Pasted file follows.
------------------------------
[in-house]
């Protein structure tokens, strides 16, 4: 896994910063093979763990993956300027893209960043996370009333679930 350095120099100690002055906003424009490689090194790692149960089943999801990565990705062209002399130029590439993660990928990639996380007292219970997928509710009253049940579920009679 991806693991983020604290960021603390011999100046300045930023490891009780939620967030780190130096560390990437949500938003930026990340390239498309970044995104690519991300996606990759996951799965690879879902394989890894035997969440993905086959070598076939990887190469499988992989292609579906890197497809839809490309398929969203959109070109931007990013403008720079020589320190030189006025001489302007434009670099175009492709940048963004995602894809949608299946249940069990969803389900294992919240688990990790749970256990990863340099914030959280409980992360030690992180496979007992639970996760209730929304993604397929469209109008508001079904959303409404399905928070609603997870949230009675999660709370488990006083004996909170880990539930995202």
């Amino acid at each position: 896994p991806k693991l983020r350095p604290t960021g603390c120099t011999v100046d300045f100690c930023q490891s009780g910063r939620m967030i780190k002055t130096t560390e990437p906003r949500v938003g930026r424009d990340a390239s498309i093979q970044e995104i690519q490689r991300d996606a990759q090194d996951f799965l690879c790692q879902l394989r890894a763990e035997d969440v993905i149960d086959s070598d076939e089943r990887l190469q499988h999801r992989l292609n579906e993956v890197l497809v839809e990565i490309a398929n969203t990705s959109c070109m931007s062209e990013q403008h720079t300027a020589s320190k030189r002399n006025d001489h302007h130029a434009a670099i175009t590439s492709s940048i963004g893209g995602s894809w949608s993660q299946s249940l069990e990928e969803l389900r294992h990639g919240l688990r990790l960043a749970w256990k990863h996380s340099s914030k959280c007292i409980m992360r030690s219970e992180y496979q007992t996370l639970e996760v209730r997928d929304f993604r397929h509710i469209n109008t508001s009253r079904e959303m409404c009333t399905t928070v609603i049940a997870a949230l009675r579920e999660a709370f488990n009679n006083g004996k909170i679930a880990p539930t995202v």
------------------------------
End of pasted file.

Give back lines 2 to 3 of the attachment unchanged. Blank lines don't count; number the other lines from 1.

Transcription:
């Protein structure tokens, strides 16, 4: 896994910063093979763990993956300027893209960043996370009333679930 350095120099100690002055906003424009490689090194790692149960089943999801990565990705062209002399130029590439993660990928990639996380007292219970997928509710009253049940579920009679 991806693991983020604290960021603390011999100046300045930023490891009780939620967030780190130096560390990437949500938003930026990340390239498309970044995104690519991300996606990759996951799965690879879902394989890894035997969440993905086959070598076939990887190469499988992989292609579906890197497809839809490309398929969203959109070109931007990013403008720079020589320190030189006025001489302007434009670099175009492709940048963004995602894809949608299946249940069990969803389900294992919240688990990790749970256990990863340099914030959280409980992360030690992180496979007992639970996760209730929304993604397929469209109008508001079904959303409404399905928070609603997870949230009675999660709370488990006083004996909170880990539930995202």
């Amino acid at each position: 896994p991806k693991l983020r350095p604290t960021g603390c120099t011999v100046d300045f100690c930023q490891s009780g910063r939620m967030i780190k002055t130096t560390e990437p906003r949500v938003g930026r424009d990340a390239s498309i093979q970044e995104i690519q490689r991300d996606a990759q090194d996951f799965l690879c790692q879902l394989r890894a763990e035997d969440v993905i149960d086959s070598d076939e089943r990887l190469q499988h999801r992989l292609n579906e993956v890197l497809v839809e990565i490309a398929n969203t990705s959109c070109m931007s062209e990013q403008h720079t300027a020589s320190k030189r002399n006025d001489h302007h130029a434009a670099i175009t590439s492709s940048i963004g893209g995602s894809w949608s993660q299946s249940l069990e990928e969803l389900r294992h990639g919240l688990r990790l960043a749970w256990k990863h996380s340099s914030k959280c007292i409980m992360r030690s219970e992180y496979q007992t996370l639970e996760v209730r997928d929304f993604r397929h509710i469209n109008t508001s009253r079904e959303m409404c009333t399905t928070v609603i049940a997870a949230l009675r579920e999660a709370f488990n009679n006083g004996k909170i679930a880990p539930t995202v």